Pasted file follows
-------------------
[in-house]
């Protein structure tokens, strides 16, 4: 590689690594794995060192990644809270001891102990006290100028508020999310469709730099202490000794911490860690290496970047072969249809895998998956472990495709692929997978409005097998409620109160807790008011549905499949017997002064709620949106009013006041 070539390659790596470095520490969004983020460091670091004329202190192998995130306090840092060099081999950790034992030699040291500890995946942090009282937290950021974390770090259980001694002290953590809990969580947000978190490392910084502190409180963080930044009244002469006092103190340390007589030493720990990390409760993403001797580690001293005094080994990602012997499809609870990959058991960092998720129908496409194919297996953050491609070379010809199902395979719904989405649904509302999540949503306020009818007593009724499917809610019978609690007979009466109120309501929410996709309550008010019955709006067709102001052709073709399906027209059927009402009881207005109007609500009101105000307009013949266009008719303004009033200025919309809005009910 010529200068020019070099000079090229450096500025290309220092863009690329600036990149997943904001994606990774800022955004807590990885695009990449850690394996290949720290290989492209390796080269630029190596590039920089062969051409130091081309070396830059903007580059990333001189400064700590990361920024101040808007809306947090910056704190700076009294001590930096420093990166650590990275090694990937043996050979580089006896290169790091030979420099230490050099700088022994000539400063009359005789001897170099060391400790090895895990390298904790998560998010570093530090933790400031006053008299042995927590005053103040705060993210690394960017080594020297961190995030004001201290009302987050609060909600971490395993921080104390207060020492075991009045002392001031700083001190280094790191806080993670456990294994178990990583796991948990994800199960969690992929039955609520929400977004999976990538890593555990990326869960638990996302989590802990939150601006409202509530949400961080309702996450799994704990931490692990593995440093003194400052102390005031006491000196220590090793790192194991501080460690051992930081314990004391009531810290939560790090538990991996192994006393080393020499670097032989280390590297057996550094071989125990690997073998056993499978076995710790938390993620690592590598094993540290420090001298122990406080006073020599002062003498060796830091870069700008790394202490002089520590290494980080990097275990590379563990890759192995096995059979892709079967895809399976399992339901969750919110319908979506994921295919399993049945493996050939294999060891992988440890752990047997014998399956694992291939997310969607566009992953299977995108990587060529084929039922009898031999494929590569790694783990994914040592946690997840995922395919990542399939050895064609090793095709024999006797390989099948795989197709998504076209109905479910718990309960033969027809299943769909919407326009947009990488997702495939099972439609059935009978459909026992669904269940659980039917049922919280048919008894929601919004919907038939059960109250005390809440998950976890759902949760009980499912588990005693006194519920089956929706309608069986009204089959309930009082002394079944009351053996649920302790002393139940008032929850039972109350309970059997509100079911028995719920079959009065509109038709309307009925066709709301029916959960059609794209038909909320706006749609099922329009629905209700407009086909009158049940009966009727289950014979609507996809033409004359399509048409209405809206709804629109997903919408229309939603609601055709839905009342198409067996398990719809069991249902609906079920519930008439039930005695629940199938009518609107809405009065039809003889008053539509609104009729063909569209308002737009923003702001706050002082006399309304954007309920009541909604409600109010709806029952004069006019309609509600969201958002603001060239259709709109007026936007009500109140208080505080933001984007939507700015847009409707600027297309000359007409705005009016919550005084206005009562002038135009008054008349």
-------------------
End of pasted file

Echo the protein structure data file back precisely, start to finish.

[in-house]
């Protein structure tokens, strides 16, 4: 590689690594794995060192990644809270001891102990006290100028508020999310469709730099202490000794911490860690290496970047072969249809895998998956472990495709692929997978409005097998409620109160807790008011549905499949017997002064709620949106009013006041 070539390659790596470095520490969004983020460091670091004329202190192998995130306090840092060099081999950790034992030699040291500890995946942090009282937290950021974390770090259980001694002290953590809990969580947000978190490392910084502190409180963080930044009244002469006092103190340390007589030493720990990390409760993403001797580690001293005094080994990602012997499809609870990959058991960092998720129908496409194919297996953050491609070379010809199902395979719904989405649904509302999540949503306020009818007593009724499917809610019978609690007979009466109120309501929410996709309550008010019955709006067709102001052709073709399906027209059927009402009881207005109007609500009101105000307009013949266009008719303004009033200025919309809005009910 010529200068020019070099000079090229450096500025290309220092863009690329600036990149997943904001994606990774800022955004807590990885695009990449850690394996290949720290290989492209390796080269630029190596590039920089062969051409130091081309070396830059903007580059990333001189400064700590990361920024101040808007809306947090910056704190700076009294001590930096420093990166650590990275090694990937043996050979580089006896290169790091030979420099230490050099700088022994000539400063009359005789001897170099060391400790090895895990390298904790998560998010570093530090933790400031006053008299042995927590005053103040705060993210690394960017080594020297961190995030004001201290009302987050609060909600971490395993921080104390207060020492075991009045002392001031700083001190280094790191806080993670456990294994178990990583796991948990994800199960969690992929039955609520929400977004999976990538890593555990990326869960638990996302989590802990939150601006409202509530949400961080309702996450799994704990931490692990593995440093003194400052102390005031006491000196220590090793790192194991501080460690051992930081314990004391009531810290939560790090538990991996192994006393080393020499670097032989280390590297057996550094071989125990690997073998056993499978076995710790938390993620690592590598094993540290420090001298122990406080006073020599002062003498060796830091870069700008790394202490002089520590290494980080990097275990590379563990890759192995096995059979892709079967895809399976399992339901969750919110319908979506994921295919399993049945493996050939294999060891992988440890752990047997014998399956694992291939997310969607566009992953299977995108990587060529084929039922009898031999494929590569790694783990994914040592946690997840995922395919990542399939050895064609090793095709024999006797390989099948795989197709998504076209109905479910718990309960033969027809299943769909919407326009947009990488997702495939099972439609059935009978459909026992669904269940659980039917049922919280048919008894929601919004919907038939059960109250005390809440998950976890759902949760009980499912588990005693006194519920089956929706309608069986009204089959309930009082002394079944009351053996649920302790002393139940008032929850039972109350309970059997509100079911028995719920079959009065509109038709309307009925066709709301029916959960059609794209038909909320706006749609099922329009629905209700407009086909009158049940009966009727289950014979609507996809033409004359399509048409209405809206709804629109997903919408229309939603609601055709839905009342198409067996398990719809069991249902609906079920519930008439039930005695629940199938009518609107809405009065039809003889008053539509609104009729063909569209308002737009923003702001706050002082006399309304954007309920009541909604409600109010709806029952004069006019309609509600969201958002603001060239259709709109007026936007009500109140208080505080933001984007939507700015847009409707600027297309000359007409705005009016919550005084206005009562002038135009008054008349």